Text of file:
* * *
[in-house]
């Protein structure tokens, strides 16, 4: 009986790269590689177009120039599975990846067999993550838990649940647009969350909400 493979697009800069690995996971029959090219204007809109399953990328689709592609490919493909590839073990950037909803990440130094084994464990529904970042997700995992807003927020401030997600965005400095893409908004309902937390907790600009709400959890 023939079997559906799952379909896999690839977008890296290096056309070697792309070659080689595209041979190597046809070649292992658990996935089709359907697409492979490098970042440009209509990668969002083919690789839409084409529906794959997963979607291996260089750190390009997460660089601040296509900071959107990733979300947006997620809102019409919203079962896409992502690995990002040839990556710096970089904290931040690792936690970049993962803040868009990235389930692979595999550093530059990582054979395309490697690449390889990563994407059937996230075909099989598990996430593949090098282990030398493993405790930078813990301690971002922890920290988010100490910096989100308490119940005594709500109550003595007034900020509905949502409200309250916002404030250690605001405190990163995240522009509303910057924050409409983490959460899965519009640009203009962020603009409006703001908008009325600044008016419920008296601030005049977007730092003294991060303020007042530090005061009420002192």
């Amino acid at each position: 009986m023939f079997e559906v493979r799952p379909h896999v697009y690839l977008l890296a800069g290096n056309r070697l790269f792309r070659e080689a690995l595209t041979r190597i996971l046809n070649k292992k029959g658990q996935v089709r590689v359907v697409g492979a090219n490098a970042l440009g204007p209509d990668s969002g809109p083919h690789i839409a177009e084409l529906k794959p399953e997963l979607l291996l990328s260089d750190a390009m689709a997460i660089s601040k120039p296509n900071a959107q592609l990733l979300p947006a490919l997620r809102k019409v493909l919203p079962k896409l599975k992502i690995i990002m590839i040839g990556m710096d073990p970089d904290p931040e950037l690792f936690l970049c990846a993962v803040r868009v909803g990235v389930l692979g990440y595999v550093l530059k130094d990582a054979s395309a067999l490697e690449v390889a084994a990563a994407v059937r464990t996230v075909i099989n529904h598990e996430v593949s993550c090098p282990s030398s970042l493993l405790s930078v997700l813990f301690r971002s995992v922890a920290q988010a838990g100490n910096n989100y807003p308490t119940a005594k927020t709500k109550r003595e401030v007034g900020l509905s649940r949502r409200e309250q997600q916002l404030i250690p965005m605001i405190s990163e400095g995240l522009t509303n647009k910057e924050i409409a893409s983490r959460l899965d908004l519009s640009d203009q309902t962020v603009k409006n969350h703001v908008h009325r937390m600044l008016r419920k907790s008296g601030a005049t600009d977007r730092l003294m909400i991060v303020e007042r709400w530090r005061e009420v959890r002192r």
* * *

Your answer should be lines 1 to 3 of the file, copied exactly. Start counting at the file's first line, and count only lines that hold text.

[in-house]
């Protein structure tokens, strides 16, 4: 009986790269590689177009120039599975990846067999993550838990649940647009969350909400 493979697009800069690995996971029959090219204007809109399953990328689709592609490919493909590839073990950037909803990440130094084994464990529904970042997700995992807003927020401030997600965005400095893409908004309902937390907790600009709400959890 023939079997559906799952379909896999690839977008890296290096056309070697792309070659080689595209041979190597046809070649292992658990996935089709359907697409492979490098970042440009209509990668969002083919690789839409084409529906794959997963979607291996260089750190390009997460660089601040296509900071959107990733979300947006997620809102019409919203079962896409992502690995990002040839990556710096970089904290931040690792936690970049993962803040868009990235389930692979595999550093530059990582054979395309490697690449390889990563994407059937996230075909099989598990996430593949090098282990030398493993405790930078813990301690971002922890920290988010100490910096989100308490119940005594709500109550003595007034900020509905949502409200309250916002404030250690605001405190990163995240522009509303910057924050409409983490959460899965519009640009203009962020603009409006703001908008009325600044008016419920008296601030005049977007730092003294991060303020007042530090005061009420002192």
């Amino acid at each position: 009986m023939f079997e559906v493979r799952p379909h896999v697009y690839l977008l890296a800069g290096n056309r070697l790269f792309r070659e080689a690995l595209t041979r190597i996971l046809n070649k292992k029959g658990q996935v089709r590689v359907v697409g492979a090219n490098a970042l440009g204007p209509d990668s969002g809109p083919h690789i839409a177009e084409l529906k794959p399953e997963l979607l291996l990328s260089d750190a390009m689709a997460i660089s601040k120039p296509n900071a959107q592609l990733l979300p947006a490919l997620r809102k019409v493909l919203p079962k896409l599975k992502i690995i990002m590839i040839g990556m710096d073990p970089d904290p931040e950037l690792f936690l970049c990846a993962v803040r868009v909803g990235v389930l692979g990440y595999v550093l530059k130094d990582a054979s395309a067999l490697e690449v390889a084994a990563a994407v059937r464990t996230v075909i099989n529904h598990e996430v593949s993550c090098p282990s030398s970042l493993l405790s930078v997700l813990f301690r971002s995992v922890a920290q988010a838990g100490n910096n989100y807003p308490t119940a005594k927020t709500k109550r003595e401030v007034g900020l509905s649940r949502r409200e309250q997600q916002l404030i250690p965005m605001i405190s990163e400095g995240l522009t509303n647009k910057e924050i409409a893409s983490r959460l899965d908004l519009s640009d203009q309902t962020v603009k409006n969350h703001v908008h009325r937390m600044l008016r419920k907790s008296g601030a005049t600009d977007r730092l003294m909400i991060v303020e007042r709400w530090r005061e009420v959890r002192r």